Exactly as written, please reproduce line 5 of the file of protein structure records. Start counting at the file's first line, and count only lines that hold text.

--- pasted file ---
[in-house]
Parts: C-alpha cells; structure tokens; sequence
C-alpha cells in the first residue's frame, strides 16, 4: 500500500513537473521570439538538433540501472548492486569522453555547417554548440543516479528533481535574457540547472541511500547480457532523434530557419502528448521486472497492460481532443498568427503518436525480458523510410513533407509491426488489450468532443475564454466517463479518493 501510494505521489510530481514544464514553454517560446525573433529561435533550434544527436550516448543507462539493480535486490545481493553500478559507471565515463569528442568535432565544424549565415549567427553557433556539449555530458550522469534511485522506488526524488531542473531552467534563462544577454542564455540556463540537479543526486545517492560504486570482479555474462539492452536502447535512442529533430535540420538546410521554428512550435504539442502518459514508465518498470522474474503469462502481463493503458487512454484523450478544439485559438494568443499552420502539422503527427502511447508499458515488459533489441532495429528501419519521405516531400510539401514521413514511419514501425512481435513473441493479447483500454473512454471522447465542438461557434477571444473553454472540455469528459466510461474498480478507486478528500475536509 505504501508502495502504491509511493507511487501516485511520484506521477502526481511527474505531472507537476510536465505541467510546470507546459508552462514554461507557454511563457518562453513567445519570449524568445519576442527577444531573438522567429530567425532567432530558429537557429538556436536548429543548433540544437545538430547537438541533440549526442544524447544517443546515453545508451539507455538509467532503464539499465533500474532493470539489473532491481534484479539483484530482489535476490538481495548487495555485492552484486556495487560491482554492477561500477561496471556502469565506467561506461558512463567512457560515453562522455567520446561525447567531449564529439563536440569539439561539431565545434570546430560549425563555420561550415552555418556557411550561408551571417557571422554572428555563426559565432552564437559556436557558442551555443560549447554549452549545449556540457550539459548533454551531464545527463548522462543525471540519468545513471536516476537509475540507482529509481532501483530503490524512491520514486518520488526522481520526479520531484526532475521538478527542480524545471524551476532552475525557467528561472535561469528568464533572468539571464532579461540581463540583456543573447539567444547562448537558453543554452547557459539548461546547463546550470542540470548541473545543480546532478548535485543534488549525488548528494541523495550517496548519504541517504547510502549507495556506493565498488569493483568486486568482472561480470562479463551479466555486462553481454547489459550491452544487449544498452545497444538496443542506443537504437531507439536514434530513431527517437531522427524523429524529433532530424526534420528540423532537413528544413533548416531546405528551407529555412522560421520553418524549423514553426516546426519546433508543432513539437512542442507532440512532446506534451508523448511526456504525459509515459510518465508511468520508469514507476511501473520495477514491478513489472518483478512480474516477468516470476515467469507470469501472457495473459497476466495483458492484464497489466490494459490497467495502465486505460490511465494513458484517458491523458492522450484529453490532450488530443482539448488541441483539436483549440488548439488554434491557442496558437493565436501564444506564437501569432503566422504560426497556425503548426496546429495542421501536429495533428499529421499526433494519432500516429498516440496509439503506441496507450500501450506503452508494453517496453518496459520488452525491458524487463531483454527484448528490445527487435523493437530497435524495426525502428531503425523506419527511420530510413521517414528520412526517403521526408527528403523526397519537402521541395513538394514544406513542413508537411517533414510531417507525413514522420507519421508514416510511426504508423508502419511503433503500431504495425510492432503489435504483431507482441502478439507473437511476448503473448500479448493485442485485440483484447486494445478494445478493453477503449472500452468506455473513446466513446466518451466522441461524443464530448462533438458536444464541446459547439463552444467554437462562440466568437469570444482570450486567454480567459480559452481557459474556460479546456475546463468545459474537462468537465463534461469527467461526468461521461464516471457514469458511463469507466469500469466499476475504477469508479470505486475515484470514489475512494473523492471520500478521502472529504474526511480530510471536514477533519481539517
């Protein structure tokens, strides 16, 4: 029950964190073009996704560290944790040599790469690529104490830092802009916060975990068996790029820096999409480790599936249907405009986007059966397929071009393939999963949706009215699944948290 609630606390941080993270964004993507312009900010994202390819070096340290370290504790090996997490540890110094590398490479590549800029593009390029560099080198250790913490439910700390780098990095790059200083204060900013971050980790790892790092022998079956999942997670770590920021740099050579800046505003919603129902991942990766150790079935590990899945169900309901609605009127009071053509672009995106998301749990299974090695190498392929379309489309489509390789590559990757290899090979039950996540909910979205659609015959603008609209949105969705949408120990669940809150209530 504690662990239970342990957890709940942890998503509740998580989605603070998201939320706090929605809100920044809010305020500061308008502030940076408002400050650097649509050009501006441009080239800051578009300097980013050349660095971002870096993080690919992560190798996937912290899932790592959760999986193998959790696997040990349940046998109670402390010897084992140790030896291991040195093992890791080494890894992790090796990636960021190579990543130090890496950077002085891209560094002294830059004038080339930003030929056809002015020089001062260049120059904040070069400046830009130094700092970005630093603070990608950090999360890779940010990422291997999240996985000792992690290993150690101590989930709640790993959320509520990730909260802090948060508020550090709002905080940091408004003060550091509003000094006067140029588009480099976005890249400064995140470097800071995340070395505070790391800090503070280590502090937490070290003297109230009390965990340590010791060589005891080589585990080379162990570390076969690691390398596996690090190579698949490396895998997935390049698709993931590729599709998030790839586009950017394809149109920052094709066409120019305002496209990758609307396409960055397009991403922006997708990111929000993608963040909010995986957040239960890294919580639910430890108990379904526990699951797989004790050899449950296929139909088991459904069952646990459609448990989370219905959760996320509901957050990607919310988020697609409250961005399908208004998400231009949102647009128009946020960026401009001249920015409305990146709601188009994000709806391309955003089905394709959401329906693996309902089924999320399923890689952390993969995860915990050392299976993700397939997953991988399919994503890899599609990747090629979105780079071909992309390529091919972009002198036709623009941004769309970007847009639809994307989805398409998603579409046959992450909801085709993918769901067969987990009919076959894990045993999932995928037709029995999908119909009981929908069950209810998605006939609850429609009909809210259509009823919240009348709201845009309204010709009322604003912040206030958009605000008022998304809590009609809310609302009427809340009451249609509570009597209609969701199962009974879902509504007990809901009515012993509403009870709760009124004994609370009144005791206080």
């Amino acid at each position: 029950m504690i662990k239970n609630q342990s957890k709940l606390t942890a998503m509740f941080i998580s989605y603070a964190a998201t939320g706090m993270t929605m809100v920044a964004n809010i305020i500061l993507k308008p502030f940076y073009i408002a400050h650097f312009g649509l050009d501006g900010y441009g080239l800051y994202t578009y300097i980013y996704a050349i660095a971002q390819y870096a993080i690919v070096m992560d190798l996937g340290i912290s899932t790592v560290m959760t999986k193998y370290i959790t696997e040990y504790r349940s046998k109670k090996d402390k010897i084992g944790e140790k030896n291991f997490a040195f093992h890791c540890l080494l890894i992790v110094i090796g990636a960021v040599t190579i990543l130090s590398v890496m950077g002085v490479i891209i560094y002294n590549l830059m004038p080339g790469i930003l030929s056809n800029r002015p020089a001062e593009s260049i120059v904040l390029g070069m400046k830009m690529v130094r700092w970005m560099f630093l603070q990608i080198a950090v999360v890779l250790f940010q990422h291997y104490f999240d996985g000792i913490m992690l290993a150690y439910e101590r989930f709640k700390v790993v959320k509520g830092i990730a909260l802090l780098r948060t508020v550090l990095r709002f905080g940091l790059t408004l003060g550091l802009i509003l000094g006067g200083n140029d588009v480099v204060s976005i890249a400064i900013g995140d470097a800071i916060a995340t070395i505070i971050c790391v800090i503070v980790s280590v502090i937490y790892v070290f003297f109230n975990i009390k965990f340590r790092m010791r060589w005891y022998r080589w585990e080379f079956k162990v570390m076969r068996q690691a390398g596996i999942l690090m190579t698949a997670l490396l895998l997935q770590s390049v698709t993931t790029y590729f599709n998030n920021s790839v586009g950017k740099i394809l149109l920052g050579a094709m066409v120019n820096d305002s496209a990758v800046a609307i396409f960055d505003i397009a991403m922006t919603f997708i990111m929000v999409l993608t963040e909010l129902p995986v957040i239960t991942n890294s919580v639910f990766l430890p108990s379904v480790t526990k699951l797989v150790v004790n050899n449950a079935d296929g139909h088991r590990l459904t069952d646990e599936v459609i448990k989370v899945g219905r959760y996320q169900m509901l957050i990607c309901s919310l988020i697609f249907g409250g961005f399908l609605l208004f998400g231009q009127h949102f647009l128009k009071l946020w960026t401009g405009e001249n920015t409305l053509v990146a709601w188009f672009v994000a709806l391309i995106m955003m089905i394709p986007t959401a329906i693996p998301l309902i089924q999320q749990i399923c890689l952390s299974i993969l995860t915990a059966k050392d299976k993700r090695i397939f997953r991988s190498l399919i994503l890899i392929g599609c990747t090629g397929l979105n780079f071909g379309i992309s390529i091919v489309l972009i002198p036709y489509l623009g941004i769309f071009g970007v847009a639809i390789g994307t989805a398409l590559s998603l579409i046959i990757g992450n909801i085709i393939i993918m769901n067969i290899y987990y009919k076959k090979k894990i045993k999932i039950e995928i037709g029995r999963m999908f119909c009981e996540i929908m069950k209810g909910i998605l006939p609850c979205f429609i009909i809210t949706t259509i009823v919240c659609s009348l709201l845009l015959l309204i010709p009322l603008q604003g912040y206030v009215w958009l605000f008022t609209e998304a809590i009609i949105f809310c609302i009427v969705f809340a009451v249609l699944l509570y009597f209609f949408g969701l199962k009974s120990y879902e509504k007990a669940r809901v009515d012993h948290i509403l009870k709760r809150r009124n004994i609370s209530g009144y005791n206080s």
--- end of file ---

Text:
């Amino acid at each position: 029950m504690i662990k239970n609630q342990s957890k709940l606390t942890a998503m509740f941080i998580s989605y603070a964190a998201t939320g706090m993270t929605m809100v920044a964004n809010i305020i500061l993507k308008p502030f940076y073009i408002a400050h650097f312009g649509l050009d501006g900010y441009g080239l800051y994202t578009y300097i980013y996704a050349i660095a971002q390819y870096a993080i690919v070096m992560d190798l996937g340290i912290s899932t790592v560290m959760t999986k193998y370290i959790t696997e040990y504790r349940s046998k109670k090996d402390k010897i084992g944790e140790k030896n291991f997490a040195f093992h890791c540890l080494l890894i992790v110094i090796g990636a960021v040599t190579i990543l130090s590398v890496m950077g002085v490479i891209i560094y002294n590549l830059m004038p080339g790469i930003l030929s056809n800029r002015p020089a001062e593009s260049i120059v904040l390029g070069m400046k830009m690529v130094r700092w970005m560099f630093l603070q990608i080198a950090v999360v890779l250790f940010q990422h291997y104490f999240d996985g000792i913490m992690l290993a150690y439910e101590r989930f709640k700390v790993v959320k509520g830092i990730a909260l802090l780098r948060t508020v550090l990095r709002f905080g940091l790059t408004l003060g550091l802009i509003l000094g006067g200083n140029d588009v480099v204060s976005i890249a400064i900013g995140d470097a800071i916060a995340t070395i505070i971050c790391v800090i503070v980790s280590v502090i937490y790892v070290f003297f109230n975990i009390k965990f340590r790092m010791r060589w005891y022998r080589w585990e080379f079956k162990v570390m076969r068996q690691a390398g596996i999942l690090m190579t698949a997670l490396l895998l997935q770590s390049v698709t993931t790029y590729f599709n998030n920021s790839v586009g950017k740099i394809l149109l920052g050579a094709m066409v120019n820096d305002s496209a990758v800046a609307i396409f960055d505003i397009a991403m922006t919603f997708i990111m929000v999409l993608t963040e909010l129902p995986v957040i239960t991942n890294s919580v639910f990766l430890p108990s379904v480790t526990k699951l797989v150790v004790n050899n449950a079935d296929g139909h088991r590990l459904t069952d646990e599936v459609i448990k989370v899945g219905r959760y996320q169900m509901l957050i990607c309901s919310l988020i697609f249907g409250g961005f399908l609605l208004f998400g231009q009127h949102f647009l128009k009071l946020w960026t401009g405009e001249n920015t409305l053509v990146a709601w188009f672009v994000a709806l391309i995106m955003m089905i394709p986007t959401a329906i693996p998301l309902i089924q999320q749990i399923c890689l952390s299974i993969l995860t915990a059966k050392d299976k993700r090695i397939f997953r991988s190498l399919i994503l890899i392929g599609c990747t090629g397929l979105n780079f071909g379309i992309s390529i091919v489309l972009i002198p036709y489509l623009g941004i769309f071009g970007v847009a639809i390789g994307t989805a398409l590559s998603l579409i046959i990757g992450n909801i085709i393939i993918m769901n067969i290899y987990y009919k076959k090979k894990i045993k999932i039950e995928i037709g029995r999963m999908f119909c009981e996540i929908m069950k209810g909910i998605l006939p609850c979205f429609i009909i809210t949706t259509i009823v919240c659609s009348l709201l845009l015959l309204i010709p009322l603008q604003g912040y206030v009215w958009l605000f008022t609209e998304a809590i009609i949105f809310c609302i009427v969705f809340a009451v249609l699944l509570y009597f209609f949408g969701l199962k009974s120990y879902e509504k007990a669940r809901v009515d012993h948290i509403l009870k709760r809150r009124n004994i609370s209530g009144y005791n206080s």